Within a month of this, I lost my job (beginning of April, 2020). As of this writing (end of September 2020), I am still unemployed. I hold an Associate’s Degree in Electrical Engineering Technology, and a Bachelor’s Degree in Data Management & Analytics. I have a combined 7 years of experience in software development, project management, and data analysis. So why the heck am I unable to find work? I am intelligent, skilled, and experienced. But this brings me to my point.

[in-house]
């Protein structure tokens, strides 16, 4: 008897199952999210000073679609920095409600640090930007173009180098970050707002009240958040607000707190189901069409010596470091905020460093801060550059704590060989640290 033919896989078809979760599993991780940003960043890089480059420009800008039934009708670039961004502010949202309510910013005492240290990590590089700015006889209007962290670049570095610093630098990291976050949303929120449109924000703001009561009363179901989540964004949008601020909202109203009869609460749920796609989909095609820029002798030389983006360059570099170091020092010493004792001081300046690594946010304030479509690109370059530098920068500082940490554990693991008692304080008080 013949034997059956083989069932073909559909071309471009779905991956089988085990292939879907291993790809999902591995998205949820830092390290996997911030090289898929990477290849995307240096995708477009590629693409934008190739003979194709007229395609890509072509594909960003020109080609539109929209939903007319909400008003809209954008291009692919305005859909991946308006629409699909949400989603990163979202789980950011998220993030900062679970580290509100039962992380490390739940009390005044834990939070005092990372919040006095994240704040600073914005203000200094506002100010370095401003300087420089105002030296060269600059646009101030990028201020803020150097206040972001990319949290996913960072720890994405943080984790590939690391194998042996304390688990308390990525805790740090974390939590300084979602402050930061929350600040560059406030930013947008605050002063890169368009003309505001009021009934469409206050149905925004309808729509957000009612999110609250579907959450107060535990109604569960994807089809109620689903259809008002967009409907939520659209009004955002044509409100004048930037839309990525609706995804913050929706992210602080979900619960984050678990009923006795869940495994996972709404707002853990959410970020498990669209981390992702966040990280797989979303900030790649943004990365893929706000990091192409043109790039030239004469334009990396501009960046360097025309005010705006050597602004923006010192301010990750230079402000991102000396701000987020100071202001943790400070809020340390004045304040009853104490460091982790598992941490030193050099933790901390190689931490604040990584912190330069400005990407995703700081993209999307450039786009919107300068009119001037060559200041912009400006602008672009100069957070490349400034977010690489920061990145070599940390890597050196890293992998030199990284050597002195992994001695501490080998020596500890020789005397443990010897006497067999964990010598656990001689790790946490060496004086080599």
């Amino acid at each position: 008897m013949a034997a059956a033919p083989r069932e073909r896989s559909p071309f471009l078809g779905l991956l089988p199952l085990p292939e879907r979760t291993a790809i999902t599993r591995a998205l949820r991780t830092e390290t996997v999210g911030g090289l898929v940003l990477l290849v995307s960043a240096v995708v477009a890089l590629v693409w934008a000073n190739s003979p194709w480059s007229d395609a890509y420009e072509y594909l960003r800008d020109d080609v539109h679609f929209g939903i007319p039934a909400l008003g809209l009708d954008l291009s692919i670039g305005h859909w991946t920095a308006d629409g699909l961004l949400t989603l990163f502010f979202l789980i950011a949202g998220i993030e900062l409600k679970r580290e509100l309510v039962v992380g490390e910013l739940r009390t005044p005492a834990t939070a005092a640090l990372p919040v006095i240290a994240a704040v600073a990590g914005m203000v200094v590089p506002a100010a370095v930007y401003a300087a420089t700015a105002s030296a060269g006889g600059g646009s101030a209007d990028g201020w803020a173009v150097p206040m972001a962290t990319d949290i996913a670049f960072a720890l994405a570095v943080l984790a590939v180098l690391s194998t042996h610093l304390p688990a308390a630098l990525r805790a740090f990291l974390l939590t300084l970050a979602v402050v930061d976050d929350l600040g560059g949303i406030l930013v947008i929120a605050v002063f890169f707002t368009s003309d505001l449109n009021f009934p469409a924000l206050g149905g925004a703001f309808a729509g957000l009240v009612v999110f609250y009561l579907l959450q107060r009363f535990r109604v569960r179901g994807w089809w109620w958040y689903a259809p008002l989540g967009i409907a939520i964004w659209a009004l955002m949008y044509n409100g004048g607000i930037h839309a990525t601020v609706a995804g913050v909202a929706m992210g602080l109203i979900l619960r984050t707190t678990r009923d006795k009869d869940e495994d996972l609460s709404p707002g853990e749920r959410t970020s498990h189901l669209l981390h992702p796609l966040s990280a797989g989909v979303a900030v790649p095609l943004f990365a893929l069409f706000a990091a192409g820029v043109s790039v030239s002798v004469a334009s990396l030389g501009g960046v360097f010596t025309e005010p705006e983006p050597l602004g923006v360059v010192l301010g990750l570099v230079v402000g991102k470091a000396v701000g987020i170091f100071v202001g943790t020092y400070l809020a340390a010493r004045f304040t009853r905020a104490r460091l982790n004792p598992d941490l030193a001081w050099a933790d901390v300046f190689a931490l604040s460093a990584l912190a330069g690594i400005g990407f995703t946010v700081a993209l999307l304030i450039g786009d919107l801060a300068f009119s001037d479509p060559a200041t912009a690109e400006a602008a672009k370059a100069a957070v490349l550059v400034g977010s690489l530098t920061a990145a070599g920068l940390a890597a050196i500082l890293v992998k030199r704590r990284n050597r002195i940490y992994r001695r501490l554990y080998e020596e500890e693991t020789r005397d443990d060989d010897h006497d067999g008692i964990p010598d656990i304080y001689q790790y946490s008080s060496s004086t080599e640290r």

This comes back to my prayer. I asked the Father to make me humble, and He has been doing so. Showing me that I am not God, that I can’t do it all, that I still need Him, and ultimately must rely on Him. He shifted my focus off myself and onto Him, because I’ve had to be reliant on Him. And that’s what He did with Israel time and time again: He took away their protection and let their enemies haul them away, oppress them, steal from them. And when they repented and cried out, He answered and rescued them.
Humility is a recalibration of our focus. It removes the emphasis we place on ourselves, and redirects it where it belongs: on the Most High.
I pray this has blessed you today.